Rot & Ruin by Jonathan Maberry
The Scorch Trials by James Dashner

s-factor: !@

some, nothing too strong

mrg-factor: X
a little bit implied

v-factor: ->->->
definitely some gory fighting action

Overall rating: **

Did this one work for you or not? I think I'm in the minority for this book.

If you buy through my Amazon linkage, I will get a very small percentage

Wednesday, August 24, 2011

Cliquey Clique: Giveaway Winner

PopulazziI know you are all waiting with baited breath to know if you won Populazzi.  First, though, I wanted to list off all the delightful books you mentioned as your favorite (or one of your favorites) high school clique book.  I haven't read many of them myself, but if you're in the market for one, here are some suggestions (we got some movie suggestions too!):

Anna and the French Kiss by Stephanie Perkins

before i fall by Lauren Oliver
Breakfast Club (movie)
The Carrie Diaries by Candace Bushnell
The Clique series by Lisi Harrison
Dork Diaries series by Rachel Renee Russell
The Lipstick Laws by Amy Holder (got three rec's!)
The Lying Game by Sara Shepard
Mean Girls (movie)
Prep by Curtis Sittenfeld (I think, no author was listed) 
Private Series by Kate Brian
Rival by Sarah Bennett Wealer
Sweet Valley High by Francine Pascal (oh a true classic)
Vicious Little Darlings by Katherine Easer

And with that out of the way, the winner of the Populazzi ARC is:

Sarah R.

Anybody else have cliquey high school suggestions?  Maybe one that won't horrify me with its cruelty?  

If you buy through my Amazon linkage, I will get a very small percentage

Tuesday, August 23, 2011

Book Review: The Summer I Turned Pretty by Jenny Han

The Summer I Turned Pretty by Jenny Han
Publisher: Simon & Schuster Children's Publishing
Publication date: May 2009
ISBN: 9781416968290
Source: Won in a contest

The Summer I Turned Pretty

Belly has spent every summer she can remember at the beach house with her second family.  Every year, she's looked forward to her time spent there as the best of the year.  She's been in love with Conrad for almost as long as they've visited, and best friends with his brother Jeremiah.  But the summer Belly turns sixteen is special - things are different and she can feel it.  It is a summer of romance and friendships and sorrow and joy.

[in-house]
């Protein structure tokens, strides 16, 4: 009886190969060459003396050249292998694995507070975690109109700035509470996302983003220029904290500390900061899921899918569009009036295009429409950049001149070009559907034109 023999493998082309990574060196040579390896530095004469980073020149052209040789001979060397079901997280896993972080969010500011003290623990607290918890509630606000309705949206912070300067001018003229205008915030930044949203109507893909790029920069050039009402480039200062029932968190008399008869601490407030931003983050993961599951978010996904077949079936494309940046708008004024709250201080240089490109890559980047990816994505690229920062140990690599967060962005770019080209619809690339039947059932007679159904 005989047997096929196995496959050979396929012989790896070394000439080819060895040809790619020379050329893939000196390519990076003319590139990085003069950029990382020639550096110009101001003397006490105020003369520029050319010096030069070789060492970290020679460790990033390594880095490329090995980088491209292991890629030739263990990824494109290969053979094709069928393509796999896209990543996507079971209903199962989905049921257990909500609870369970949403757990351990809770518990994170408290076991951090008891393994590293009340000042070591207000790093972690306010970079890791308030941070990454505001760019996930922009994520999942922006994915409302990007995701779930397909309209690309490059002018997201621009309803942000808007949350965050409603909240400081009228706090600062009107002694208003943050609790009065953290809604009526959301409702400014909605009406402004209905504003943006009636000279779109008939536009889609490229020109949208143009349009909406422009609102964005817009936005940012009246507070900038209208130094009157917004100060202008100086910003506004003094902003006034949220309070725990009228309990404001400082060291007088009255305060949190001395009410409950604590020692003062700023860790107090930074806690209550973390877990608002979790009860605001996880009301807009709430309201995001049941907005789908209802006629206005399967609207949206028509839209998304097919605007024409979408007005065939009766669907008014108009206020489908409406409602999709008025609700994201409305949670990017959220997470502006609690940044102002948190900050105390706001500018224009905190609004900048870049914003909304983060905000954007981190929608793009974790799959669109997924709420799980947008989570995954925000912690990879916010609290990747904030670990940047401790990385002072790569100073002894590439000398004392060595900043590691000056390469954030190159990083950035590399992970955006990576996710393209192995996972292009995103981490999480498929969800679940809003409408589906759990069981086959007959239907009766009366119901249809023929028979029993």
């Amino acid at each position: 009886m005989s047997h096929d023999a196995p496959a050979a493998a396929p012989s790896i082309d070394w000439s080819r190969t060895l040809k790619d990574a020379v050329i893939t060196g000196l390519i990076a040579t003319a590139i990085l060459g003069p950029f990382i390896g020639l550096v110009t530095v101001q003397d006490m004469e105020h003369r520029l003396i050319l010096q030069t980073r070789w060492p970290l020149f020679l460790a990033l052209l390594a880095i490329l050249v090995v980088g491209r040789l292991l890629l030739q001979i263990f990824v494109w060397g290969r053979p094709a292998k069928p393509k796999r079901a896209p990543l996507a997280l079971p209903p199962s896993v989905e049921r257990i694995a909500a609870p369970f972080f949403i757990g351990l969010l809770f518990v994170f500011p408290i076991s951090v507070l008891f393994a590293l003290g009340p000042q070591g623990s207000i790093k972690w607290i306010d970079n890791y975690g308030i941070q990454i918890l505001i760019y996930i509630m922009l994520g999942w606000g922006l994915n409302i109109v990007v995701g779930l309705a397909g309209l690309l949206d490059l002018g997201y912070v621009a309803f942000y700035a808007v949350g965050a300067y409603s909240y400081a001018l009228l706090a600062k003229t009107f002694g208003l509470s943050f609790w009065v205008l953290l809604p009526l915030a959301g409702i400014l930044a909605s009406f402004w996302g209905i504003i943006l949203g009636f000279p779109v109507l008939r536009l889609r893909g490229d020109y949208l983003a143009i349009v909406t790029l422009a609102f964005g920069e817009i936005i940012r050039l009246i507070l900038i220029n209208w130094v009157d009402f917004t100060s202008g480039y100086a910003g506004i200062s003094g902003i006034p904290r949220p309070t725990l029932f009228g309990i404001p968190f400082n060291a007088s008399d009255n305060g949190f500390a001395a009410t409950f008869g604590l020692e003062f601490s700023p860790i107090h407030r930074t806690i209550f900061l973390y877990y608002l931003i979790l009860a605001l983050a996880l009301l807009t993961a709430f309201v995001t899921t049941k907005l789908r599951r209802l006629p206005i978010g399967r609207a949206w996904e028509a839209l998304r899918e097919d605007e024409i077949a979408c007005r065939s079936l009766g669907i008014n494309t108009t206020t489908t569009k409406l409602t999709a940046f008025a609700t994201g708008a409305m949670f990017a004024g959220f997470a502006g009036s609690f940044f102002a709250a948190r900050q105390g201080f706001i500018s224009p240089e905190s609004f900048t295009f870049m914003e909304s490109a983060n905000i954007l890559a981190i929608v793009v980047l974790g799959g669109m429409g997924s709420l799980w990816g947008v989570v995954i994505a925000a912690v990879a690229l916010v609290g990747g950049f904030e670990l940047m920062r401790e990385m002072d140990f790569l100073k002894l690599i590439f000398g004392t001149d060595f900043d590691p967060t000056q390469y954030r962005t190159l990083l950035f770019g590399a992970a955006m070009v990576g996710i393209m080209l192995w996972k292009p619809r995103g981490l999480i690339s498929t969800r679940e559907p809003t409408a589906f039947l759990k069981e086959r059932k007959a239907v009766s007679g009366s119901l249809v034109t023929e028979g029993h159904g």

Things I Liked:
This was a perfect light read for summer (though, I read it in the middle of the cold spring - it made me long for the hot and lazy days of summer).  Belly's casual and flirty summer reminded me so much of what I used to long for every summer as a teen.  I loved how real she felt - falling for nearly every boy and simply wanting to be noticed and liked.  I especially loved the flash backs to some of her previous summer experiences.  It was a sweet story and a quick read.

Things I Didn't Like:
At times it was just a little too unbelievable.  Belly was beautiful too suddenly  (it's obvious from the title, but I hate those overnight make-overs) and attractive to any male.  She was also really oblivious to some very obvious things going on during the summer.  I found myself more interested in the past summers than in the present one.  It was nice for a light read, but I definitely need to follow it up with something a little more complex.

Reminded me of Shug by Jenny Han

He's So Not Worth It by Kieran Scott

s-factor: !@
some, nothing too strong

mrg-factor: X
some references, nothing actually happening

v-factor: none

Overall rating: ***

What do you read for a light end-of-summer read?

If you buy through my Amazon linkage, I will get a very small percentage

Monday, August 22, 2011

Listless Monday, Which Direction Edition

Listless Monday was inspired by both Amanda at A Bookshelf Monstrosity's feature Books by Theme and Court at Once Upon a Bookshelf's Listed feature.  Be sure to check out their lists!

Paper TownsNorth of BeautifulAntarctica Journeys to the South Pole

I think it only appropriate to have a list of books that speak of direction or looking or finding.  We are often trying to find our way in our teenage and young adult years (and beyond).  So, here are some titles that speak to finding what direction to go.

Which Direction?

Antarctica: Journeys to the South Pole by Walter Dean Myers

At the Back of the North Wind by George MacDonald
East by Edith Pattou
East of Eden by John Steinbeck
East of the Sun, West of the Moon by Various
Emperors of the Ice by Richard Farr
Far North by Will Hobbs
Flying South by Laura Malone
Found by Margaret Peterson Haddix
Looking for Alaska by John Green
The Miles Between by Mary Pearson